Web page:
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re­leased 24 JaN­Uary 404 pages | Pa­per­back/ebook

Au­thor Pe­ter Hig­gins Pub­lisher Gol­lancz

it’s the end of the world in Pe­ter Hig­gins’s Dragon Heart, the story of a des­per­ate at­tempt to out­run Ar­maged­don. His pro­tag­o­nists are Cas­trel, a hedge-witch and healer, and her hus­band Shay, a for­mer ship­builder. Their quiet ru­ral idyll is rudely dis­rupted by a tide of chaos sweep­ing slowly but in­ex­orably from the north, her­alded by the ap­pear­ance of in­hu­man rid­ers who leave slaugh­ter in their wake. So the cou­ple flees south, en­cum­bered first by Cas­trel’s preg­nancy and then by their new-born child.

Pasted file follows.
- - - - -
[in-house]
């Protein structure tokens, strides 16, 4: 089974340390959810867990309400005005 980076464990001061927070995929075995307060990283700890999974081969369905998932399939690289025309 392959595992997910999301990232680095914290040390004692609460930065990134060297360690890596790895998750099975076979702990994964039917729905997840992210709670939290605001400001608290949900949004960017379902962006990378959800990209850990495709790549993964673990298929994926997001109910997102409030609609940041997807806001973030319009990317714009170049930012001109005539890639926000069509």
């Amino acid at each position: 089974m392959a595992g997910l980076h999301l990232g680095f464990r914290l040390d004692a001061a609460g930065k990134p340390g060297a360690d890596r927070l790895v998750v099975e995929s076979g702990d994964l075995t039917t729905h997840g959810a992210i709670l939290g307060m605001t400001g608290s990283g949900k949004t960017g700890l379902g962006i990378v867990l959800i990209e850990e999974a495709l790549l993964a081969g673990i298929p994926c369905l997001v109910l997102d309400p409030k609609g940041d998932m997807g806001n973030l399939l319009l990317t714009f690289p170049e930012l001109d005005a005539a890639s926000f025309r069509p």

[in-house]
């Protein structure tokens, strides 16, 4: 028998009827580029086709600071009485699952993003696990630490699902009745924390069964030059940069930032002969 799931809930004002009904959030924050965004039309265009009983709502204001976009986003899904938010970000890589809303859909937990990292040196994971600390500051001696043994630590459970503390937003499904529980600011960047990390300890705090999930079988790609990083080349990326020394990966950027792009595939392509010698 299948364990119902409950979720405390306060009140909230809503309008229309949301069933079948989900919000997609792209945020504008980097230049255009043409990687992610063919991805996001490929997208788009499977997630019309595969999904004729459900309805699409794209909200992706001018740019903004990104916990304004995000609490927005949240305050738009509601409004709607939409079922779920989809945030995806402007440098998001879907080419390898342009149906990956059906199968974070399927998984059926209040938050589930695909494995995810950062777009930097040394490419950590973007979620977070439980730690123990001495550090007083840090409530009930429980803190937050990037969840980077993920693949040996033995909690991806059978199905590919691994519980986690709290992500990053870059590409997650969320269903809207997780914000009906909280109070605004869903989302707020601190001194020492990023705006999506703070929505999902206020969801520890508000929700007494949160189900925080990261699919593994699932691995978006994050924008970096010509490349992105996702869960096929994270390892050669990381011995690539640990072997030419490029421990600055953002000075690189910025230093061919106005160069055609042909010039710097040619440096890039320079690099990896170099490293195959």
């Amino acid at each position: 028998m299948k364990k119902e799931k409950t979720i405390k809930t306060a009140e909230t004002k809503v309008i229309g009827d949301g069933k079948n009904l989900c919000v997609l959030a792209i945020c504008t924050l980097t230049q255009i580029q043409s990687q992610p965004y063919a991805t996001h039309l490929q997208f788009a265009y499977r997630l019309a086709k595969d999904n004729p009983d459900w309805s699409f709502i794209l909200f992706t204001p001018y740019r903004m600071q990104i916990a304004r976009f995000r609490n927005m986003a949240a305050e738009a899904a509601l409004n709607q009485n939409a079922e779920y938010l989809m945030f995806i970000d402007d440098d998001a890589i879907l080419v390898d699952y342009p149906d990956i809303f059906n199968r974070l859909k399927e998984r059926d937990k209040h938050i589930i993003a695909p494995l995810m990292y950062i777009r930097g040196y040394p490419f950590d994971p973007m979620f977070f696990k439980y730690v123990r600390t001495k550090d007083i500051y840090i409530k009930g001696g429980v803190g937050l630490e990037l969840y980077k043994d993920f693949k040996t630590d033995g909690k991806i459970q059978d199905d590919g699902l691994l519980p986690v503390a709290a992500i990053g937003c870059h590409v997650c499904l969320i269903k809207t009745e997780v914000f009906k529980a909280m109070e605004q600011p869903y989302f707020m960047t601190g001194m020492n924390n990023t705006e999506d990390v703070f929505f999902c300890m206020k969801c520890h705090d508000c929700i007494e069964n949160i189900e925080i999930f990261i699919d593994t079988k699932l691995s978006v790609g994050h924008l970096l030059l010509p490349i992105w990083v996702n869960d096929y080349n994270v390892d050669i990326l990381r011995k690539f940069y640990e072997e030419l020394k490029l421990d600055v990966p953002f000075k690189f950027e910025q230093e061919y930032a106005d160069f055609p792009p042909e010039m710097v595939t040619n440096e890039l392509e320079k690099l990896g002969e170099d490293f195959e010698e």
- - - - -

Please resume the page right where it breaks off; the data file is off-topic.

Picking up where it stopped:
Hig­gins’ prose tends to­wards the florid, and he paints vivid pic­tures in the tum­ble of words. It’s an in­ter­est­ing con­ceit to build a story around pro­tag­o­nists who have lit­tle un­der­stand­ing of the events they’re wit­ness­ing and no grand feats of hero­ism, but what makes the book hard go­ing is the re­lent­less pall of mis­ery con­stantly hang­ing over Shay and Cas­trel. Their flight is a long in­ven­tory of de­spair and de­cay, punc­tu­ated by bursts of ter­ror when­ever the forces of de­struc­tion threaten to over­take them. There are oc­ca­sional brief mo­ments of respite, but it’s weary­ing to walk un­der a dark, dreary cloud for so long. Too much of the dia­logue is repet­i­tive – the cou­ple cease­lessly de­clare their devo­tion to each other – and the plot­ting re­lies ex­ces­sively on coin­ci­dence to move for­ward. Drain­ing. David West

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